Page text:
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Rescue Mission

What will it take to save Social Security? Acknowledging that real solutions involve pain, Times readers say they're willing to do more than presidential hopefuls George W. Bush and Al Gore have proposed.

Personal Finance editor


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© St. Petersburg Times, published October 22, 2000

Judy Sipes follows the debate over Social Security reform with keen interest. At 57, she hopes the benefits will be there for her to collect. Yet as a mother and grandmother, she is concerned about raising taxes on her children and grandchildren to keep the system afloat.

"There are no easy answers," she said. "I don't think there's any way you can make it totally fair for everyone."

But Sipes and many other St. Petersburg Times readers told us they are willing to try. More willing, in some cases, than presidential candidates George W. Bush and Al Gore, who are short on details in presenting their plans to keep Social Security solvent.

Sipes, a clerical worker at St. Petersburg Junior College, is ready to raise the retirement age to 70, trim benefits for the well-to-do and, if absolutely necessary, increase payroll taxes.

"Nobody wants to take responsibility for it because they don't want to get killed politically," she said. "But it's much better to do it now and have a plan."

At the heart of the problem is a decline in the number of workers per retiree, a trend that will accelerate in 2010 as the leading edge of the baby boom generation moves into retirement. Instead of 3.4 workers paying into the system for every retiree, as we have now, there will be just two.

Unless something changes, Social Security will begin paying more benefits than it collects in taxes about 2015. At first the shortfall can be made up by drawing down the Social Security Trust Fund, which holds a stash of government bonds. The bonds represent money the federal government has borrowed; still to be determined is where the money will come from for repayment. But even if the bonds are repaid in full, Social Security's old age and disability trust funds are projected to go broke in 2037, while its Medicare fund is expected to run out of money in 2025.

As Sipes has figured out, real solutions involve pain. Somewhere along the way we have to raise taxes or reduce benefits, said Ron Gebhardtsbauer, senior pension fellow with the American Academy of Actuaries in Washington and a leading expert on Social Security reform. The longer the delay, the more drastic the fix will have to be, he said.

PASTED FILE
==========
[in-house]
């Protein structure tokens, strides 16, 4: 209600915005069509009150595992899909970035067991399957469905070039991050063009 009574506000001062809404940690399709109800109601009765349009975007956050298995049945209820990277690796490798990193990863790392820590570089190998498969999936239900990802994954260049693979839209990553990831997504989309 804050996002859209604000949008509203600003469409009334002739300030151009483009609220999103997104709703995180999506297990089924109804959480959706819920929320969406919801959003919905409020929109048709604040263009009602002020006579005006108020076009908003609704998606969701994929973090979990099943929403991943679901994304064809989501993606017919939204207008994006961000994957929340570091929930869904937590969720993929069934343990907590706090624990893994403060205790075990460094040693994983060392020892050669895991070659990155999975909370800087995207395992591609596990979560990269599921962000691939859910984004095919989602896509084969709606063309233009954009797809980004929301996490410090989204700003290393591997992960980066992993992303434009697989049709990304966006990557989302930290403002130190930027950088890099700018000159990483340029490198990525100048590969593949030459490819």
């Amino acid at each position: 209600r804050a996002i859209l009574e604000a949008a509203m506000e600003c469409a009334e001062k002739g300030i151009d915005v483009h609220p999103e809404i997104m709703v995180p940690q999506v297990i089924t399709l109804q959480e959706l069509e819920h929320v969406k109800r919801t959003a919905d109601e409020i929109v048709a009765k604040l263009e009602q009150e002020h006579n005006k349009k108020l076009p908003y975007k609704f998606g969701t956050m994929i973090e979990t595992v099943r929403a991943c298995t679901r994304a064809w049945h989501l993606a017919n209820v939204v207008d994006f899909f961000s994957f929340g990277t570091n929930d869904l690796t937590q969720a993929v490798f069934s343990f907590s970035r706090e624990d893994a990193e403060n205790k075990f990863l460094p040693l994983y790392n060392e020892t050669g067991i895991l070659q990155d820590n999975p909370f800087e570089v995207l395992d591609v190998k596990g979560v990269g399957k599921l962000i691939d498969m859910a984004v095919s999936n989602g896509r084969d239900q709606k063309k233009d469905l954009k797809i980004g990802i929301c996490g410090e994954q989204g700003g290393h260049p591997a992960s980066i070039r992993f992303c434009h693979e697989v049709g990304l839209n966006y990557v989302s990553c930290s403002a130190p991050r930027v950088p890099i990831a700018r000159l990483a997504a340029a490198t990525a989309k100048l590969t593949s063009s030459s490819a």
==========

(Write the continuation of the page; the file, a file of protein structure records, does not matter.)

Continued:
"It's very difficult for a member of Congress to vote for pain," he said.

Or for a presidential candidate. Instead of talking about tax increases and benefit cuts, Gore and Bush focus on protecting the Social Security trust funds and allowing workers to invest for their own retirements. Bush calls for a "lock box" to prevent payroll taxes from being diverted to other purposes, while Gore recommends paying down the federal debt, then using the interest savings to extend the solvency of the trust fund another 12 to 13 years.

Many Times readers think talk like that is a step in the right direction, even if it isn't the final answer.

"Just as the best advice to anyone wishing to invest is to first eliminate your debt, the best advice to the government is to pay off the debt to the Social Security surplus," said 47-year-old Dave Morgan of Clearwater Beach.

"The then-real Social Security surplus could be bid to investment companies to make money by whatever means the investment company desires, most probably in equity markets," said Morgan, a pharmacology professor at the University of South Florida. "Let the sharks work for the common man."

Many readers are intrigued by the Bush and Gore proposals to create private retirement savings accounts. Bush would divert an unspecified percentage of Social Security taxes to individual accounts; Gore would allow workers to set aside their own funds, with matching contributions from the government.

"I would have loved to have been able to manage some, preferably all, of my Social Security deductions while I was working," said Patricia Keene, 63, of Seminole. A retired human resources manager, Keene said 401(k) plans have shown what workers can achieve if they have an incentive to save and invest.

"I couldn't do much when I was raising kids, but the last 10 to 12 years of my working life, I was able to build that account," she said. "I'm not a finance person. I just strongly believe in the free market and the fact that people can earn better returns in the markets."

Bill Pulver, 63, of Spring Hill, also thinks workers could earn better returns through investing.

"Yes, their pension can be reduced in negative growth years," he said, "but that would be more than offset by the more prevalent years of positive growth."

Typically, readers envision a system in which workers would have a choice of mutual funds for their Social Security investments. Bob McKnight, 76, of Weeki Wachee, suggests three index funds: one invested in stocks, one in bonds and a third in money market instruments.

"Let's start running Social Security like a business," he said.

But other readers worry that vast numbers of workers are not prepared to make wise choices regarding their money.